Lastly, there is another strange thing I think about a lot that I might as well put in this post. I have this fascination with small rooms. Don’t ask why, I have no idea. I just really love thinking about how I could fit everything into a small space and make it look nice. I do this most often when in bathrooms. I love to look around and think “Ok, how could I fit everything, bed, cooking area, clothing storage, etc, into this bathroom. If I was going to live within only this space, how would I make it look great while still being functional? For fun sometimes I imagine how zero gravity would affect the design and placement of items.

Well like all strange ideas, if you can think of it, chances are people in Japan are doing it. Yep, I just tonight found a cool news story about a man who built an entire house that is no wider than a parking space. His trick was to go vertical. Still, it’s really fascinating.

Is history still applicable today?

4 Dec

I’ve been thinking about this for a while, but am only now writing it down. I love history, I went to school to study it. In the lower level history courses, the levels populated by disinterested freshman who rather be back in bed, a common question was “how is this still relevant?” By the time you get up in to the higher level history courses you stop hearing this question. It’s always taken for granted that history is relevant. People are people and things never change, right? Well this is what I’ve been wondering about because as I’ve watched the first decade of the 21st century unfold, I’m no longer sure this is true. Come to think of it, the 20th century was the real game changer, the 21st century just sealed it.

So what changed in the 20th century? Well, before that time everything was pretty much the same. Armies fought wars with swords, then muskets, then rifles and cannon. Regardless of the weapons and uniforms being used the most basic principles of moving and feeding large groups of people remained the same. Communication was also relatively unchanged. Yes the time between when a message was sent and when it was delivered slowly decreased, especially after the invention of the train, but none the less there was still a substantial lag. The printing press was a huge leap forward, but until the 20th century lots of people still couldn’t read. Printing made books and news papers more available, but they still didn’t reach a universal audience. Before the 20th century, governments had a monopoly on information and the way discourse was framed.

So what changed with the 20th century? Well, everything. In the first 66 years we went from the first powered flight to walking on the moon. We went from horse drawn carriages to the atomic age. Within the that century we went from mail cars on trains to e-mail. From cash to credit. Mass media, the automobile, intercontinental flights, satellites, computers, the internet, GPS, cell phones, rock and roll, the entire world changed.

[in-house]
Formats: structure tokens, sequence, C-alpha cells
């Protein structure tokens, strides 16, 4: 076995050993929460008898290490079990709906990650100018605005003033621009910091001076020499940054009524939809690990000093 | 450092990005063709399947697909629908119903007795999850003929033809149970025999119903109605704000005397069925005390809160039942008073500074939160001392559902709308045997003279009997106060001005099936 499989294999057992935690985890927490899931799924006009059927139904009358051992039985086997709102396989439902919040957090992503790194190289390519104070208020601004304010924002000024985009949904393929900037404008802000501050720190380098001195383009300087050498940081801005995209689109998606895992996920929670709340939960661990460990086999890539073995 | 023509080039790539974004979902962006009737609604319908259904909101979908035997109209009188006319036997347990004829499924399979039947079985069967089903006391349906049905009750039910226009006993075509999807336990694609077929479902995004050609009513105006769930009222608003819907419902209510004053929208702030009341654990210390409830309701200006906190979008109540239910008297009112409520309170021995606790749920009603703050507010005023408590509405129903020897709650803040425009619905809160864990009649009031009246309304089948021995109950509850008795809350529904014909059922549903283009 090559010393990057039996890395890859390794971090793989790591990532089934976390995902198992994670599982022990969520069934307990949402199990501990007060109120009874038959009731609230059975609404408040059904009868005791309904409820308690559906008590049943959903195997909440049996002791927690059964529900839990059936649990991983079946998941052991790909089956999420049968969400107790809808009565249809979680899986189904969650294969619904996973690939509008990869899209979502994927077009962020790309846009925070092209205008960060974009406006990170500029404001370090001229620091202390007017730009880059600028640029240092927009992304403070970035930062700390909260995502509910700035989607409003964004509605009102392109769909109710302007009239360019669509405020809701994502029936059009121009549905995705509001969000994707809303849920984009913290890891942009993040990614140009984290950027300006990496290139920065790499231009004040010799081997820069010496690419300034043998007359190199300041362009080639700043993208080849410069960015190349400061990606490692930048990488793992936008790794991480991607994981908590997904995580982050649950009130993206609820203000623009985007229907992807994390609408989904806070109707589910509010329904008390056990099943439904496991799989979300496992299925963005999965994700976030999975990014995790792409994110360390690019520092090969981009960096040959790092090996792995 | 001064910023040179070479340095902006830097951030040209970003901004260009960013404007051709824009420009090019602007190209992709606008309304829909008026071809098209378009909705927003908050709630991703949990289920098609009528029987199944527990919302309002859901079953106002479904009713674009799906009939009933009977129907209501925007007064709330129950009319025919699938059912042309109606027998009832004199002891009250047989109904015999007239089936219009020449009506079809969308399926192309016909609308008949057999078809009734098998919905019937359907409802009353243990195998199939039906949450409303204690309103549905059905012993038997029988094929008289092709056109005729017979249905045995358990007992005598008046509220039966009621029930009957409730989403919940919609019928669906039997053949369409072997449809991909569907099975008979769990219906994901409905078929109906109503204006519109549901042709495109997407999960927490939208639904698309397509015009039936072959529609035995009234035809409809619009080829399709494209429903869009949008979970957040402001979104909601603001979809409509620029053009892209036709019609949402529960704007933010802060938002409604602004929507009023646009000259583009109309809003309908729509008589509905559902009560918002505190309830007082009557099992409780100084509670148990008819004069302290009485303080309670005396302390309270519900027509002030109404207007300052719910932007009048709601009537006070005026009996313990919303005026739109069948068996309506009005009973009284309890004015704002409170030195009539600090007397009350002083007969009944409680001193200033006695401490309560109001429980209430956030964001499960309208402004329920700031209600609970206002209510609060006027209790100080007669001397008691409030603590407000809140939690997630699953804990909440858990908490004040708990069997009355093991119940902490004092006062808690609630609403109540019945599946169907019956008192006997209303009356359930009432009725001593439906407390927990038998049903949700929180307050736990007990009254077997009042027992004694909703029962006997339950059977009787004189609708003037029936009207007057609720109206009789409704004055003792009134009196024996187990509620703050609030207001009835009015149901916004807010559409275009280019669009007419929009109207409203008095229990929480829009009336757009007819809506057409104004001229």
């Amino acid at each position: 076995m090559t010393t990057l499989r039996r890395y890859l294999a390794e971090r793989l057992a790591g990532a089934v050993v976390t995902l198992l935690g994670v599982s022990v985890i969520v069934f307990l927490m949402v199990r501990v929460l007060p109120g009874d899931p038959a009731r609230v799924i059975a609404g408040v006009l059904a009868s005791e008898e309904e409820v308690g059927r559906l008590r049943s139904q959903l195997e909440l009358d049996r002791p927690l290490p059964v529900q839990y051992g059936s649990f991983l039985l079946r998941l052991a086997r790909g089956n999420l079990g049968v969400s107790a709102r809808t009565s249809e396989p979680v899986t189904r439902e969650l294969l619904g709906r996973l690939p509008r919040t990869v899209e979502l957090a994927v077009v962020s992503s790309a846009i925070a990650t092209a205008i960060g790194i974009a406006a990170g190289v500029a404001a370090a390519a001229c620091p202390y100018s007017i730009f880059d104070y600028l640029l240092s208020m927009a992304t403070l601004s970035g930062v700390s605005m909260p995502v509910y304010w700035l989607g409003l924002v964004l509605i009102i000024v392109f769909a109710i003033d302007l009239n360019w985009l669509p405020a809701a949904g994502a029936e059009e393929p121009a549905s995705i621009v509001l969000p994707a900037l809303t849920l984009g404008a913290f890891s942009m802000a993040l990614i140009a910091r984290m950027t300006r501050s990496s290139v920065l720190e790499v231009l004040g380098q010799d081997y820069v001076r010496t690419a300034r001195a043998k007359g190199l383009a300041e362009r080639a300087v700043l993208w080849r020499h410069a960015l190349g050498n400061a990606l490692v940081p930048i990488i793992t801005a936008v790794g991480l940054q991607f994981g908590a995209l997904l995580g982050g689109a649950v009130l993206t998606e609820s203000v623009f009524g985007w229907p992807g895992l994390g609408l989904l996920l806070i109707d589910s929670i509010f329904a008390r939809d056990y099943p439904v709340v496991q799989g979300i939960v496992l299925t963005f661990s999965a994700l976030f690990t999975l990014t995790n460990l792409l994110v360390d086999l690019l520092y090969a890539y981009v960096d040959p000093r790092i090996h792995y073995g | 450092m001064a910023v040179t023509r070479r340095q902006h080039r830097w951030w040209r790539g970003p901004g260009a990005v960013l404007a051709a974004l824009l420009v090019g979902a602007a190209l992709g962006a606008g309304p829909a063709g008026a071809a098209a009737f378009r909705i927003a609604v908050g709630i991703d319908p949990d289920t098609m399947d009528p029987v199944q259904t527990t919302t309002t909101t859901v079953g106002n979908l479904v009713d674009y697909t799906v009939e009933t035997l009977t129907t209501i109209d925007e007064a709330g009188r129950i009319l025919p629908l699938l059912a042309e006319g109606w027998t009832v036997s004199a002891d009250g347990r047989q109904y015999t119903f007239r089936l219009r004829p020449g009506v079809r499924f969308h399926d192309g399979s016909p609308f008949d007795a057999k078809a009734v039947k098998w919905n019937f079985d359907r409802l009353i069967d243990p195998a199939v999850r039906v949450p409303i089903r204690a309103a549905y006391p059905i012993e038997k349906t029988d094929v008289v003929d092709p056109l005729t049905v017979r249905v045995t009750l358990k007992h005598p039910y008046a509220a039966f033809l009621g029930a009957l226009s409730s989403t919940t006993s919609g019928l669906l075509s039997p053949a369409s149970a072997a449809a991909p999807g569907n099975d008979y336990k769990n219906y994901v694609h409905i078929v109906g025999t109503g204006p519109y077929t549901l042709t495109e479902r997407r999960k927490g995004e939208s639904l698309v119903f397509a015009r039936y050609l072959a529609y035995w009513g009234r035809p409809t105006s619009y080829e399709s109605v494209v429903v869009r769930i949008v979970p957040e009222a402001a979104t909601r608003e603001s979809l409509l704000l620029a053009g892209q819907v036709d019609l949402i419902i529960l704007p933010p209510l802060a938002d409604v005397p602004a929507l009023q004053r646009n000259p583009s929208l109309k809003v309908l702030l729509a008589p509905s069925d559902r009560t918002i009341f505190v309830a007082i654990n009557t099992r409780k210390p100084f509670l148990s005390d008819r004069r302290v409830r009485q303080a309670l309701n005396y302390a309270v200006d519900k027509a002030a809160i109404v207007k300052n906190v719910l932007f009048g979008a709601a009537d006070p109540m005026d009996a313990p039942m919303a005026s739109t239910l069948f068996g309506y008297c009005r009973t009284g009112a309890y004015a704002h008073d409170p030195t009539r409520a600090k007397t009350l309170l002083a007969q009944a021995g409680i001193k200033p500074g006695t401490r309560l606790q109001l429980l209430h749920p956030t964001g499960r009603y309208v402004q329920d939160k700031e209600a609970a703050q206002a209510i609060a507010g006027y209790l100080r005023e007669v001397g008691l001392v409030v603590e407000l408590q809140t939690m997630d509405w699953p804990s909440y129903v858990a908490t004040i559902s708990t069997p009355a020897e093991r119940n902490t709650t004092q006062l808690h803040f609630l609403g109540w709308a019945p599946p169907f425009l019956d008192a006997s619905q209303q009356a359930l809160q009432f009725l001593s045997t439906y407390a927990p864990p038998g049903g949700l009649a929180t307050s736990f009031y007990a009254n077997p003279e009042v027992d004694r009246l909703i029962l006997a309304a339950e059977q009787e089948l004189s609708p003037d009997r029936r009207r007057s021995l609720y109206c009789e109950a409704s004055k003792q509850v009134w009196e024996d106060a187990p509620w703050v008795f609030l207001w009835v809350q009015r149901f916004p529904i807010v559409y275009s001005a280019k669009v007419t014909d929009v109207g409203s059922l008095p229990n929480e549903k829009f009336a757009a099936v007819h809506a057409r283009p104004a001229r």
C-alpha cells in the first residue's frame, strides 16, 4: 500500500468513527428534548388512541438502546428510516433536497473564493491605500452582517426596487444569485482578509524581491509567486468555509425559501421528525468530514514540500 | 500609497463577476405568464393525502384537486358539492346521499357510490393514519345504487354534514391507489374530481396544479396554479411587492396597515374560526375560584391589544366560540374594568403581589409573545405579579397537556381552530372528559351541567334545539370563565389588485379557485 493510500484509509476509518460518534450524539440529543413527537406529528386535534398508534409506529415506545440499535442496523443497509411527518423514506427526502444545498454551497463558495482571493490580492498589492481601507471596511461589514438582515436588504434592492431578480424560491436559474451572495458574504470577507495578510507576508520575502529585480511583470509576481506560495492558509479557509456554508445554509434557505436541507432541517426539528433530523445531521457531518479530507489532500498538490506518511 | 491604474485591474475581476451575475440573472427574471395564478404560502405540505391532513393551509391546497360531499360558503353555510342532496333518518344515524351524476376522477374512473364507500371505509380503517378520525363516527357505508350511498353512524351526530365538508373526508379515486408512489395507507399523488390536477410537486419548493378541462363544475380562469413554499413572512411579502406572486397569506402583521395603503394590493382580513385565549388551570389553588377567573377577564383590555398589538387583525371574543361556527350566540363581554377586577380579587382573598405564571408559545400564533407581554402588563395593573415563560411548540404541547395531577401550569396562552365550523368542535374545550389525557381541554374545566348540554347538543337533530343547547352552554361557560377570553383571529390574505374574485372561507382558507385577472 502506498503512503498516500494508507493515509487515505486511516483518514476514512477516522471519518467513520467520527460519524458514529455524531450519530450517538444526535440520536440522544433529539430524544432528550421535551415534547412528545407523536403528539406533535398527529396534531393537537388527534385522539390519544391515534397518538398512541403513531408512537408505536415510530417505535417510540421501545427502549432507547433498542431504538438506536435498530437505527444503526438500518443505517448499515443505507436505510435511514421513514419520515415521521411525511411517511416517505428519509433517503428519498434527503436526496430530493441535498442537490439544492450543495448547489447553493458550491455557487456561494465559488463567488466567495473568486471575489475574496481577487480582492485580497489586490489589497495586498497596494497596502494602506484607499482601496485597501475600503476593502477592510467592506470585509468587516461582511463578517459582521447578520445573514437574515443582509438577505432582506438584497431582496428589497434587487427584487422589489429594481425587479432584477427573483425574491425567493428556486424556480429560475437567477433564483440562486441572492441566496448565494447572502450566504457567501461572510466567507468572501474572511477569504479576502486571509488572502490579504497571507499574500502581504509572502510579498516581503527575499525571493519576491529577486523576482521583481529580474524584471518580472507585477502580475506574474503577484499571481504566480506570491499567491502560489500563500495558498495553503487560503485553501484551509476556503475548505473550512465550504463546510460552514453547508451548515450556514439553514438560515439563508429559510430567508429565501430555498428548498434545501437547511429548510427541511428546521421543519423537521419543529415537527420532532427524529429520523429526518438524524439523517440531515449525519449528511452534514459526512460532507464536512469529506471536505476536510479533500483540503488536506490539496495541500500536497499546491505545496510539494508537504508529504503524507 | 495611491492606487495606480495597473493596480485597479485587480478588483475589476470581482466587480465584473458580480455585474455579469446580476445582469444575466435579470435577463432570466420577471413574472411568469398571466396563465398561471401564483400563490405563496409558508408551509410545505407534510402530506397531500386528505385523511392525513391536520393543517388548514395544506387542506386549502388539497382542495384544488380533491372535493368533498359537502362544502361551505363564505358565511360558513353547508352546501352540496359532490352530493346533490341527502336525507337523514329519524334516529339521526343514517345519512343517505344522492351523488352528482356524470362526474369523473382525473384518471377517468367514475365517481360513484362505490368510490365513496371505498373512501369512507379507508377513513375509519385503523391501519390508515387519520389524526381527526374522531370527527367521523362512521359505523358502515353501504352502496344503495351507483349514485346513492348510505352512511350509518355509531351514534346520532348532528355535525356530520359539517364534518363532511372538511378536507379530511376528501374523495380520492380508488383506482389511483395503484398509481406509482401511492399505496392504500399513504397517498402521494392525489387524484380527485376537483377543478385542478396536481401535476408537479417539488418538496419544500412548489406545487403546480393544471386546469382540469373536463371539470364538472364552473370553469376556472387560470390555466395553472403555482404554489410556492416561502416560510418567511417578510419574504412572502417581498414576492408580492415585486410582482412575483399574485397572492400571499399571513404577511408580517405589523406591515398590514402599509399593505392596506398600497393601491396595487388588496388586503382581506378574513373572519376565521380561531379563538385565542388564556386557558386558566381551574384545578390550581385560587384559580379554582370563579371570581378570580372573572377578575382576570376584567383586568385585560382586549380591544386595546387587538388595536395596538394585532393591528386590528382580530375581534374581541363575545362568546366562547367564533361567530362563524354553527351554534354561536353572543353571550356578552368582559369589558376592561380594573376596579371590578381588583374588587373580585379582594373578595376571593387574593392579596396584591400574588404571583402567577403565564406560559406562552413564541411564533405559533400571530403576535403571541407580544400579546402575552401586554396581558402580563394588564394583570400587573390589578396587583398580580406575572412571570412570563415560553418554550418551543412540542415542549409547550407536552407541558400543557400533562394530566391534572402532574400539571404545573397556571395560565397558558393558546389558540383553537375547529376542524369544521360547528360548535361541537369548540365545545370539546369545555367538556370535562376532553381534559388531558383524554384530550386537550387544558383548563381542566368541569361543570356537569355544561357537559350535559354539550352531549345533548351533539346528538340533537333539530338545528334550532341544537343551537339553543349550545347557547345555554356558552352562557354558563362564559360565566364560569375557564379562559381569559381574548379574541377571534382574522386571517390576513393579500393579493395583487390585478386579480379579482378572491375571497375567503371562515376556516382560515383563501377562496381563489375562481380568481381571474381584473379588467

Throughout history the fundamentals of things stay the same, except the technology changes. Technology is exponential. It starts off slow and builds on itself. For most of our history technology has advanced so slowly the line would look arithmetic. However, there comes a point where the exponential rate of change starts to become visible. It’s at this point the advances become striking. The 20th century was that breaking point.

In the 20th century technology reached a point where it began to change the fundamentals that had dictated human events for centuries.  The first decade of the 21st century was a one-two punch that finalized the change the 20th century started. What were those two punches?

The first was 9/11. Religious terrorism managed to harness the power of scientific advances to wreak mass death. This shifted the political landscape forever. It introduced us to terms like preemptive strike, indefinite detention, secret prisons, sleeper cells, improvised explosive device, water-boarding, The Patriot act, warrantless wiretaps, among others. The power of government to violently intervine, even against its own citizens, drastically expanded.

The second punch was economic. The world economy crashed and we were introduced to the bailouts. Tax payers had to foot the bill for bank’s risky behaviors, all while millions of people lost their jobs and the banking executives took multi-million dollar bonuses home to the Cayman islands. Then we find out that the banks are foreclosing on people’s homes, even if they have made all their payments (Florida is especially bad, where they have so many foreclosures they’ve set up a “rocket docket.” Often judges will see 200 cases a day and will never bother to look at the documents, trusting the banks are telling the truth when it turns out they’ve been lying. *surprise*) The way banks operate now, you can never be sure your money will be there, or that the government won’t show up to do the banks bidding and throw you out of your own home, regardless if you’ve made payments.

At the same time technology has had a drastic impact on how politics operates. The 24 hour news cycle has really helped to kill journalism and government is increasingly in control again of how issues are framed: